13 by Jane Zwart


A contractor does not build a tall hotel,
then Jenga from the stack of floors
the layer after twelve. This fact shocks no one.
Yet superstitious travelers blithely rest
their heads in fourteenth-story suites. Little
is more literal than the magical thinker’s mind.
Or more exacting: my great-aunt refused
the extra bun in the baker’s generous dozen.
I have brought back your Iscariot roll, she told
the kid behind the till—and that woman loved
both bread and thrift. Some of the credulous
are like that, though; raised on wrath, they think
that the only luck must be lightning.


Jane Zwart’s poems have appeared in Poetry, Ploughshares, and TriQuarterly, as well as other journals and magazines.

Crayons by Richard Bloom


Maples in the yard, sycamores in the
fields, elms on the way to work.
Yellow and red and orange and brown,
scarlet and blue-green side by side,
like in a box of crayons.
As we climb the Alleghenies,
the car strains to reach the look-out,
where we can see, veiled by hills and trees,
a hundred miles of towns and cities.
At the local diner,
the children connect the dots
and draw their own notion of Autumn.
Mountains full of bare limbs, skeletons.
Some hold on to what they’ve got,
and keep their beauty
a little longer.
We want everything to last
a little longer.
Like a box of crayons.
Broken, they work.


Richard Bloom has worked as an advertising creative, a seller of men’s suits, a caregiver, and a public school substitute teacher. He has taught children as young as five how to write poetry. His poems have appeared in various literary magazines, including ONE ART and FEED. Home is New York, where he has been involved for several years assisting in the rehabilitation of injured birds.

Two Poems by Sakina Qazi

When I Was Nine, I Craved an Orange

Oranges grew sparsely
and far from us. I knew someone
with tired joints and argent hair
who went miles
through dust
for a bag. A mild man, friend
of my father. His voice was soft,
a lake in the wildwood clearing
where horses drink, gentle
wavelets rolling in
a ballet of water.

He overheard me on Wednesday and
on Thursday in the bated daylight
he left a nosegay of bright citrus,
the centerpiece on our dining table.
I feasted on the miracle fruit
for days, shearing the rind
from the flesh, in savagery.
Adam must have clawed at the apple
with the same frantic violence.

He who brought the oranges,
friend of my father,
was always gentle. Too gentle lungs
bent beneath some
fit of force one winter. Like
weeping willows, bowed.
Now, when I bite into
a clementine and the juice
clings to my throat, the
feral bliss is gone.



I guard twilight

Two birds recite
their opera

A congress of deer

Cloud nectar
thickens in the dark

And like every night
I hold the moon still

But tonight it trembles
in my grasp


Sakina Qazi is a senior at the University of Miami. Her poetry has appeared or is forthcoming in Amethyst Review, Neologism Poetry Journal, Wilder Things Magazine, Morning Fruit Magazine, and Nymphs Literary Journal.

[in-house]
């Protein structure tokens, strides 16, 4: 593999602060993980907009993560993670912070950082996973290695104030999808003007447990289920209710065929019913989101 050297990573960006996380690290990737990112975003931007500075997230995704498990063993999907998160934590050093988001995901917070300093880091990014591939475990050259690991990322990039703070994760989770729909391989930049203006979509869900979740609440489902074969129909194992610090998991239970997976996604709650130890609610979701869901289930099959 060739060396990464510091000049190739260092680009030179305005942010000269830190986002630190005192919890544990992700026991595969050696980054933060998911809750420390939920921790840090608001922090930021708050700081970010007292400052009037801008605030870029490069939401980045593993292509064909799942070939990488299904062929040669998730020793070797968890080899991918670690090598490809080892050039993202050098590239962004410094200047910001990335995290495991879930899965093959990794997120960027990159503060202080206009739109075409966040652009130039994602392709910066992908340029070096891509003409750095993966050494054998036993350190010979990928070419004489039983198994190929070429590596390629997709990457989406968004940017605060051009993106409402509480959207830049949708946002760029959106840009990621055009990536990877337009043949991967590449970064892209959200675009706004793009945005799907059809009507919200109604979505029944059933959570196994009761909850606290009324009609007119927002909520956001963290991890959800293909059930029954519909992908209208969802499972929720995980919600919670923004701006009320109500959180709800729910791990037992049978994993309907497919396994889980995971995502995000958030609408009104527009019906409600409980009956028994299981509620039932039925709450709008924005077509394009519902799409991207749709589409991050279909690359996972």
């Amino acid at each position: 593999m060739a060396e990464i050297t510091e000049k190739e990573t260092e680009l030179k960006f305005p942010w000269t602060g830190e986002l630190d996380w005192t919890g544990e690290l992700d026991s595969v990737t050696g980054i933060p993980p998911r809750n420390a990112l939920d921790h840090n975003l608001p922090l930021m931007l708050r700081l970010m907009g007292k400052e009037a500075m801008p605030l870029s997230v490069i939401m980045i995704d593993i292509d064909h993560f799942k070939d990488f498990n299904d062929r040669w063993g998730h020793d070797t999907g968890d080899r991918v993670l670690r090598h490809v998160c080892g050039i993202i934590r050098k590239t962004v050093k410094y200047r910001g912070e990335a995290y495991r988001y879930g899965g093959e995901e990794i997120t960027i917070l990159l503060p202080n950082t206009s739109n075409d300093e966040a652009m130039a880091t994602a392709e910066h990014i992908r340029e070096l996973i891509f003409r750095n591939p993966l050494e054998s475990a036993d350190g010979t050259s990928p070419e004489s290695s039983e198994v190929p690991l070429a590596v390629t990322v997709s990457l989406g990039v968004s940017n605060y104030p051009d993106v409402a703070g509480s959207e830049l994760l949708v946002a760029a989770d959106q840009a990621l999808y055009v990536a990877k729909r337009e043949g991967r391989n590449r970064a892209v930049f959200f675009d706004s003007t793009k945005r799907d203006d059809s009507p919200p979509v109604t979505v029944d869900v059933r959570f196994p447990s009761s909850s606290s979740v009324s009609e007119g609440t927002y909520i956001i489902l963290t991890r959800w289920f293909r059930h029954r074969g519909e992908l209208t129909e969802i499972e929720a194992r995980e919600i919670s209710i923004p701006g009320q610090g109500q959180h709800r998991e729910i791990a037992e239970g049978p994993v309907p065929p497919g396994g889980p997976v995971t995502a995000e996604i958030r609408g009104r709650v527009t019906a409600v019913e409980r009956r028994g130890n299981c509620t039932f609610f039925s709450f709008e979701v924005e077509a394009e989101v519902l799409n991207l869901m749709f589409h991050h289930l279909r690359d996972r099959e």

When I’m Gone by W. D. Ehrhart

When I’m Gone

          “When I’m gone, I hope I live in the low lying fog that
          blankets the tops of the little mountains around here in
          the mornings.”
                         —Arle Bielanko

Or maybe in among the leaves of those
magnificent old trees you love so much.
Wouldn’t that be something? Just a whisper,
but enough to let you know I haven’t
really gone so far away, and I still
love you even now, even forever.

So let me be a whisper in the trees,
a gossamer wisp of fog, a twinkling
star in the heavens of your heart
to guide you through the years ahead
until we’re both where we belong,
arm in arm, out there in the cosmos.


W. D. Ehrhart is an ex-Marine sergeant and veteran of the American War in Vietnam. His latest book is Thank You for Your Service: Collected Poems, McFarland & Company.

On Your Birthday by Abby E. Murray

On Your Birthday

When it isn’t a milestone
but some odd number
between multiples of ten,
when it falls on a Tuesday
and you celebrate by eating
yogurt alone at the sink
or cooking for those
who ought to feed you,
when it disguises itself
as any cold, damp day
and arrives like junk mail,
unconcerned with
the hundreds of thousands
of hours you’ve survived
on a temperamental planet
with a temperamental species,
when the anniversary of you
looks nothing like a gift
and brings you only
the absence of wonder,
find the nearest bit of light
in the room. Any scrap
will do, that sliver pressed
beneath the bathroom door,
maybe, or the quarter-sized
warmth in the palm of your hand
when you stand just so
at the kitchen window at noon—
it needn’t be bright or even
visible to seem impossible,
waves of energy through
nothingness, since nothingness
itself is a kind of space reserved
for brilliance. All this tiny shine,
the light you can reach
right now, is for you, from me,
because I say so. Take it.
What better way to accept a gift
than with empty hands?
Doesn’t it seem to blush
deeper when you know it is yours?
On your almost forgotten birthday,
I claim all that glows or flares
right here for you. It’s outrageous,
I know, but who’s to stop me?
Let’s get drunk on rights
no one suspected we’d claim.
Who will tell you a streetlamp’s gleam
on the hood of a neighbor’s Honda
can’t be yours? Nobody. So it is.
Enjoy it, secretly if you want,
and notice you’ve been noticed,
know somebody loves you
the way daylight loves
a windowpane, consistently,
the way a yellow lamp loves
an otherwise darkened room.


Abby E. Murray is the editor of Collateral, a literary journal concerned with the impact of violent conflict and military service beyond the combat zone. She teaches rhetoric in military strategy to Army War College fellows at the University of Washington. After serving as poet laureate for the city of Tacoma, Washington, she recently (and temporarily) relocated to Washington DC.

ONE ART’s Best of the Net nominations